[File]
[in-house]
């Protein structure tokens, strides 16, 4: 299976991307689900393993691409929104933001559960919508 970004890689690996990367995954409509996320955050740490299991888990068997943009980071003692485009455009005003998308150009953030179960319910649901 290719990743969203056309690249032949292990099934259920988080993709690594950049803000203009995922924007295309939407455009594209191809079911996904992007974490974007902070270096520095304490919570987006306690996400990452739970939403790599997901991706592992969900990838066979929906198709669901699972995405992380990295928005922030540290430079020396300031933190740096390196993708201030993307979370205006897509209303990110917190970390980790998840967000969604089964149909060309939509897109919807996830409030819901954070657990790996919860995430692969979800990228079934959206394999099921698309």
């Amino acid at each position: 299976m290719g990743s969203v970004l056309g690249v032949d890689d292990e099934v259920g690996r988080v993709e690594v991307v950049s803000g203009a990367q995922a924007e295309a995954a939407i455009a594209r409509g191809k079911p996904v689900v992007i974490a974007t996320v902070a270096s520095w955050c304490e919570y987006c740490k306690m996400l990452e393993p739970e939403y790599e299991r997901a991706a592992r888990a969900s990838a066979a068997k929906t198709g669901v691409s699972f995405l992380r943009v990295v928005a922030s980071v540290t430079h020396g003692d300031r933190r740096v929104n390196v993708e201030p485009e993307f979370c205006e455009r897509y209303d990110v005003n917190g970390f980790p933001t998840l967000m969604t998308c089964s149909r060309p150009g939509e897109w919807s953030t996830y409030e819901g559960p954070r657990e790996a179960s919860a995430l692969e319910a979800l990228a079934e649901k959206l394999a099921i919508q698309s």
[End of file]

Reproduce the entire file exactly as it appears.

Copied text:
[in-house]
């Protein structure tokens, strides 16, 4: 299976991307689900393993691409929104933001559960919508 970004890689690996990367995954409509996320955050740490299991888990068997943009980071003692485009455009005003998308150009953030179960319910649901 290719990743969203056309690249032949292990099934259920988080993709690594950049803000203009995922924007295309939407455009594209191809079911996904992007974490974007902070270096520095304490919570987006306690996400990452739970939403790599997901991706592992969900990838066979929906198709669901699972995405992380990295928005922030540290430079020396300031933190740096390196993708201030993307979370205006897509209303990110917190970390980790998840967000969604089964149909060309939509897109919807996830409030819901954070657990790996919860995430692969979800990228079934959206394999099921698309």
């Amino acid at each position: 299976m290719g990743s969203v970004l056309g690249v032949d890689d292990e099934v259920g690996r988080v993709e690594v991307v950049s803000g203009a990367q995922a924007e295309a995954a939407i455009a594209r409509g191809k079911p996904v689900v992007i974490a974007t996320v902070a270096s520095w955050c304490e919570y987006c740490k306690m996400l990452e393993p739970e939403y790599e299991r997901a991706a592992r888990a969900s990838a066979a068997k929906t198709g669901v691409s699972f995405l992380r943009v990295v928005a922030s980071v540290t430079h020396g003692d300031r933190r740096v929104n390196v993708e201030p485009e993307f979370c205006e455009r897509y209303d990110v005003n917190g970390f980790p933001t998840l967000m969604t998308c089964s149909r060309p150009g939509e897109w919807s953030t996830y409030e819901g559960p954070r657990e790996a179960s919860a995430l692969e319910a979800l990228a079934e649901k959206l394999a099921i919508q698309s």